COMPETING FACILITIES PROVISIONS IN PUBLIC-PRIVATE PARTNERSHIP PROJECTS: CURRENT PRACTICE AND VALUATION

dc.contributor.advisorCui, Qingbinen_US
dc.contributor.authorWeaver, Emmaen_US
dc.contributor.departmentCivil Engineeringen_US
dc.contributor.publisherDigital Repository at the University of Marylanden_US
dc.contributor.publisherUniversity of Maryland (College Park, Md.)en_US
dc.date.accessioned2017-09-13T05:34:02Z
dc.date.available2017-09-13T05:34:02Z
dc.date.issued2017en_US
dc.description.abstractRecently in the US, Public-Private Partnerships (P3) have been increasingly utilized as a mechanism for closing the gap between revenues and expenditures in transportation mega-projects, however public perception remains a major challenge to successful utilization. Recent projects have run into issues with public perception particularly where non-compete provisions are utilized. The conventional wisdom is that non-compete provisions in public-private partnership contracts are a zero-sum game, in which the losses of one party directly balance the gains of the other. However, the design and selection of non-compete provisions can be such that the objectives of the public and private sectors are aligned. This study examines the non-compete provisions in P3 contracts in the US to date and the associated risk. Real options analysis is then utilized to value the flexibility lost to non-compete provisions. The SR 91 Express Lanes in California is used as a case study to illustrate this method.en_US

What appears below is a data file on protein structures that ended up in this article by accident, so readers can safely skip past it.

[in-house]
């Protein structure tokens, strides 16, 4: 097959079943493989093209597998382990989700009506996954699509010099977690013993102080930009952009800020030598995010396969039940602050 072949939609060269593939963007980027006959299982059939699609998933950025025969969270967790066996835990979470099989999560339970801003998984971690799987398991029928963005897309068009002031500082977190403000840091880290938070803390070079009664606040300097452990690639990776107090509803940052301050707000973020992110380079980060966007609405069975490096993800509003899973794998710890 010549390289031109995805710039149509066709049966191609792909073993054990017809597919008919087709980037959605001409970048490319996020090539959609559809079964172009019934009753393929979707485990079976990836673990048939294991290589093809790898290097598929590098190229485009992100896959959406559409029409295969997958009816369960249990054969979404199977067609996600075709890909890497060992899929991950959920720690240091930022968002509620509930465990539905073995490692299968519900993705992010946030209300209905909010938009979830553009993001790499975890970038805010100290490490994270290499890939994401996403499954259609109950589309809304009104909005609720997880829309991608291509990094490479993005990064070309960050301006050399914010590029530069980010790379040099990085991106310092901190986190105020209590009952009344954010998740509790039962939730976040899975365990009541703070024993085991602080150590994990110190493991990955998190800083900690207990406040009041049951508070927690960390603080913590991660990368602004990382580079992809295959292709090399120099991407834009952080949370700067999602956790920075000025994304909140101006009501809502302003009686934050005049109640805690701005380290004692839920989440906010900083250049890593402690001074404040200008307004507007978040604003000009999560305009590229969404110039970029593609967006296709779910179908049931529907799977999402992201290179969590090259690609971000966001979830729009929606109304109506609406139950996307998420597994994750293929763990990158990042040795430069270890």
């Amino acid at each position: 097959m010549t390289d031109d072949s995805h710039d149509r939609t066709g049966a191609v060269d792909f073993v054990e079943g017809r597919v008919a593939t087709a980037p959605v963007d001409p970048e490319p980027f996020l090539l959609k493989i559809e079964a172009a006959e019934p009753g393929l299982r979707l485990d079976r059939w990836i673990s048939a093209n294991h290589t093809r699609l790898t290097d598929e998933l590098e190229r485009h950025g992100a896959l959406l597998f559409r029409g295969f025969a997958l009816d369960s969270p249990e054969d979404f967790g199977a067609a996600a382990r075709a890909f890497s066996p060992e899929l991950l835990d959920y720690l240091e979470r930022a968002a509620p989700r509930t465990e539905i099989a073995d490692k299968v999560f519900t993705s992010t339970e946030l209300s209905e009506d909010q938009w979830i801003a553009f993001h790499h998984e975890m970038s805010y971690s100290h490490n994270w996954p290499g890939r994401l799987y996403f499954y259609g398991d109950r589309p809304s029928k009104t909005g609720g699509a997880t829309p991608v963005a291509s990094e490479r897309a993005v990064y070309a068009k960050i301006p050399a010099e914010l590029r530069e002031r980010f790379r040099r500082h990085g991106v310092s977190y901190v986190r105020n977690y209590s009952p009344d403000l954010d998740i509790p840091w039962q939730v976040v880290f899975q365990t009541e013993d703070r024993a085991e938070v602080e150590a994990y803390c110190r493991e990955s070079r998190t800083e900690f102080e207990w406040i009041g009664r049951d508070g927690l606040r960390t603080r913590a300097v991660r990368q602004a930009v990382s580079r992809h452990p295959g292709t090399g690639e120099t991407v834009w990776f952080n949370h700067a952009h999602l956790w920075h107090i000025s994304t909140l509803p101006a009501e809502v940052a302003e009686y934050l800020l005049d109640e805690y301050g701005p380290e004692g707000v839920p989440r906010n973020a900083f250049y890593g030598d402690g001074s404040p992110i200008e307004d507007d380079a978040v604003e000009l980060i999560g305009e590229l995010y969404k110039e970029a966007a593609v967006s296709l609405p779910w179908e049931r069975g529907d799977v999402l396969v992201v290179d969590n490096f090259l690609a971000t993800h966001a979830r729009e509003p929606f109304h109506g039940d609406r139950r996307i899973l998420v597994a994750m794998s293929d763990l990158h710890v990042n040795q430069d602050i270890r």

dc.identifierhttps://doi.org/10.13016/M28W3830W
dc.identifier.urihttp://hdl.handle.net/1903/19786
dc.language.isoenen_US
dc.subject.pqcontrolledCivil engineeringen_US
dc.subject.pquncontrolledpartnershipen_US
dc.subject.pquncontrolledpublic-private partnershipen_US
dc.subject.pquncontrolledreal optionsen_US
dc.titleCOMPETING FACILITIES PROVISIONS IN PUBLIC-PRIVATE PARTNERSHIP PROJECTS: CURRENT PRACTICE AND VALUATIONen_US
dc.typeThesisen_US

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